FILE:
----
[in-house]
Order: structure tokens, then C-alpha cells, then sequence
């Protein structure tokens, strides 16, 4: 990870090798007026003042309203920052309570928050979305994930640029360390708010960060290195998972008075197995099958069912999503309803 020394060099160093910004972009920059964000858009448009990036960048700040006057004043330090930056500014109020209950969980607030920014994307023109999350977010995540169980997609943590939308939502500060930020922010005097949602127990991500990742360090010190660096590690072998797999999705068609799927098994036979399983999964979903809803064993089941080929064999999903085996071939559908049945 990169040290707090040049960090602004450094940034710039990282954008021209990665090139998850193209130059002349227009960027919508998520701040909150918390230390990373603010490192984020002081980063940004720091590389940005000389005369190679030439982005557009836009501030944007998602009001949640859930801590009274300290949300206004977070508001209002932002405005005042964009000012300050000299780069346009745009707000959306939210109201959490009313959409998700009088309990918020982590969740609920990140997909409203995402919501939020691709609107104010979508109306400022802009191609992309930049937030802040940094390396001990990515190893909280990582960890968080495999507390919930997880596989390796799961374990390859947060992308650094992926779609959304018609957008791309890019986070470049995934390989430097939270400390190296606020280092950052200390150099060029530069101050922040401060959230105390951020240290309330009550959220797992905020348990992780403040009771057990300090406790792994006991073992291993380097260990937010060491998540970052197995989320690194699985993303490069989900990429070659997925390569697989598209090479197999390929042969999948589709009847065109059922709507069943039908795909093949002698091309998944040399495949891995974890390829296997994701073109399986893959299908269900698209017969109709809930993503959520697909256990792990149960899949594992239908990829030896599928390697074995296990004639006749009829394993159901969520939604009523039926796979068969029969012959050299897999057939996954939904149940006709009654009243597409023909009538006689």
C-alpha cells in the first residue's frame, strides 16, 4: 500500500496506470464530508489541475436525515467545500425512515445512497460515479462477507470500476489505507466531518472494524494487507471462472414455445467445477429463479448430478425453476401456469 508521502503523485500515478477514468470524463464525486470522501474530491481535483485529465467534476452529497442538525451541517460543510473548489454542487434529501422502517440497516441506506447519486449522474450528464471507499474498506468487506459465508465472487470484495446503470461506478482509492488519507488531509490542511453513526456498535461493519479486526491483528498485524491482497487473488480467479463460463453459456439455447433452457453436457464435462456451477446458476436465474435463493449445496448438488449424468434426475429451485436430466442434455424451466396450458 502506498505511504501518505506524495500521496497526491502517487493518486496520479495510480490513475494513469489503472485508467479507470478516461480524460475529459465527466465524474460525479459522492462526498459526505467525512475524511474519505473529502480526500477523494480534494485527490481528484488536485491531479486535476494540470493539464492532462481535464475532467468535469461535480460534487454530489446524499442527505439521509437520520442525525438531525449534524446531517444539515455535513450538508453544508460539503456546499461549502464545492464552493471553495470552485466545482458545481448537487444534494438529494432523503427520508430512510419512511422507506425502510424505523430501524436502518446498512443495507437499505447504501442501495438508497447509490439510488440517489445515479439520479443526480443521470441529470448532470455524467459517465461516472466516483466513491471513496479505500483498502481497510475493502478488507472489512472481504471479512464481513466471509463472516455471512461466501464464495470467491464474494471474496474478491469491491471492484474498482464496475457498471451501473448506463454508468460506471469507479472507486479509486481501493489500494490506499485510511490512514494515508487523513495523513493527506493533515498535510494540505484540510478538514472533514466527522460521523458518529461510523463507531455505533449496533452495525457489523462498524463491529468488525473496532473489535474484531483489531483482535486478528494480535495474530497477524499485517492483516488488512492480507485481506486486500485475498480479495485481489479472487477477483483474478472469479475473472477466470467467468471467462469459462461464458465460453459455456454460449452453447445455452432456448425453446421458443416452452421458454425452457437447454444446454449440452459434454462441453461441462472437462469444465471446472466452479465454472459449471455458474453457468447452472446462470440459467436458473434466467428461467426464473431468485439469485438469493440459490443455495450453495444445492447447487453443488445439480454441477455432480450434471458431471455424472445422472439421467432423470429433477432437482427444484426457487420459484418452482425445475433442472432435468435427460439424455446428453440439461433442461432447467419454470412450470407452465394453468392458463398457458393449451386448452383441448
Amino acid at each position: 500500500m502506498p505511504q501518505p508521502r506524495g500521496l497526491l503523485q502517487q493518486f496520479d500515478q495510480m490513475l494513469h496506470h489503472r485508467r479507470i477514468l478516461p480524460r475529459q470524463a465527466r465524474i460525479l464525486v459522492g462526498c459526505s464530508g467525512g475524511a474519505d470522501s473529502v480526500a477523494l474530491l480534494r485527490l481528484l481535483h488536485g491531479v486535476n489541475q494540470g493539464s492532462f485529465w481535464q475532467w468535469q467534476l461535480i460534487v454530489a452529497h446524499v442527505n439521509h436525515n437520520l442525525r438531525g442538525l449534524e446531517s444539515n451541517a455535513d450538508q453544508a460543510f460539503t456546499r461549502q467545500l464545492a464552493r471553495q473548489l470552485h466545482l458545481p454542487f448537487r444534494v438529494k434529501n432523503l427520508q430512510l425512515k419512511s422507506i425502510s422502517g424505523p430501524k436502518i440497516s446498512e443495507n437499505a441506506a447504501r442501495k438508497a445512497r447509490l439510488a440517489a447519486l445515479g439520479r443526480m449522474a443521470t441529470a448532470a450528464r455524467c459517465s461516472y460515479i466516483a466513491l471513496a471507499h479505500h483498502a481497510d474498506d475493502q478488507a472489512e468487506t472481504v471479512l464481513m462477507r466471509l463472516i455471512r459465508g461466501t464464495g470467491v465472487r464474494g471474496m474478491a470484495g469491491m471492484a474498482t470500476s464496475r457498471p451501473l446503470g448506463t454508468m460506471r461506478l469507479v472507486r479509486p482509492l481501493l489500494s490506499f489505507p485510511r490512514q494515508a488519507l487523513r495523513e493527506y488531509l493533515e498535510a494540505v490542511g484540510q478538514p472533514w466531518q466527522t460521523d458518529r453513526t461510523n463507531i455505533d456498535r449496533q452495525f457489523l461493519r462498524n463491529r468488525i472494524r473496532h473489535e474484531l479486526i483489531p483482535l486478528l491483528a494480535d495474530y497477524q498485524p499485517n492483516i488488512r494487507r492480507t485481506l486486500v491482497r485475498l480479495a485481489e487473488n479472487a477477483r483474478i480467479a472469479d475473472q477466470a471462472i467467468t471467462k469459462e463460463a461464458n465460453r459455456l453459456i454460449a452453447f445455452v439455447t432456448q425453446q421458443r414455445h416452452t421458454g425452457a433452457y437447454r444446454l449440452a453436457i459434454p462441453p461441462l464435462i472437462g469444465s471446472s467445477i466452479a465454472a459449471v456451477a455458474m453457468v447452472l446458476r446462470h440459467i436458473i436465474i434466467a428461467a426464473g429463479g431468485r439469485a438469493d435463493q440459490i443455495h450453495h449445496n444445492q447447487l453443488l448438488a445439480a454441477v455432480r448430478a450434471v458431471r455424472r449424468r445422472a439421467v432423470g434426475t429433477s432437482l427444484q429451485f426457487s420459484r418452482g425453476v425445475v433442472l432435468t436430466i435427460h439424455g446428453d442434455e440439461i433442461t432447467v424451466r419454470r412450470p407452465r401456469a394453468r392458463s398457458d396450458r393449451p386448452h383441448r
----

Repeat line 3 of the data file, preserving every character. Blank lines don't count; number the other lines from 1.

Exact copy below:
């Protein structure tokens, strides 16, 4: 990870090798007026003042309203920052309570928050979305994930640029360390708010960060290195998972008075197995099958069912999503309803 020394060099160093910004972009920059964000858009448009990036960048700040006057004043330090930056500014109020209950969980607030920014994307023109999350977010995540169980997609943590939308939502500060930020922010005097949602127990991500990742360090010190660096590690072998797999999705068609799927098994036979399983999964979903809803064993089941080929064999999903085996071939559908049945 990169040290707090040049960090602004450094940034710039990282954008021209990665090139998850193209130059002349227009960027919508998520701040909150918390230390990373603010490192984020002081980063940004720091590389940005000389005369190679030439982005557009836009501030944007998602009001949640859930801590009274300290949300206004977070508001209002932002405005005042964009000012300050000299780069346009745009707000959306939210109201959490009313959409998700009088309990918020982590969740609920990140997909409203995402919501939020691709609107104010979508109306400022802009191609992309930049937030802040940094390396001990990515190893909280990582960890968080495999507390919930997880596989390796799961374990390859947060992308650094992926779609959304018609957008791309890019986070470049995934390989430097939270400390190296606020280092950052200390150099060029530069101050922040401060959230105390951020240290309330009550959220797992905020348990992780403040009771057990300090406790792994006991073992291993380097260990937010060491998540970052197995989320690194699985993303490069989900990429070659997925390569697989598209090479197999390929042969999948589709009847065109059922709507069943039908795909093949002698091309998944040399495949891995974890390829296997994701073109399986893959299908269900698209017969109709809930993503959520697909256990792990149960899949594992239908990829030896599928390697074995296990004639006749009829394993159901969520939604009523039926796979068969029969012959050299897999057939996954939904149940006709009654009243597409023909009538006689």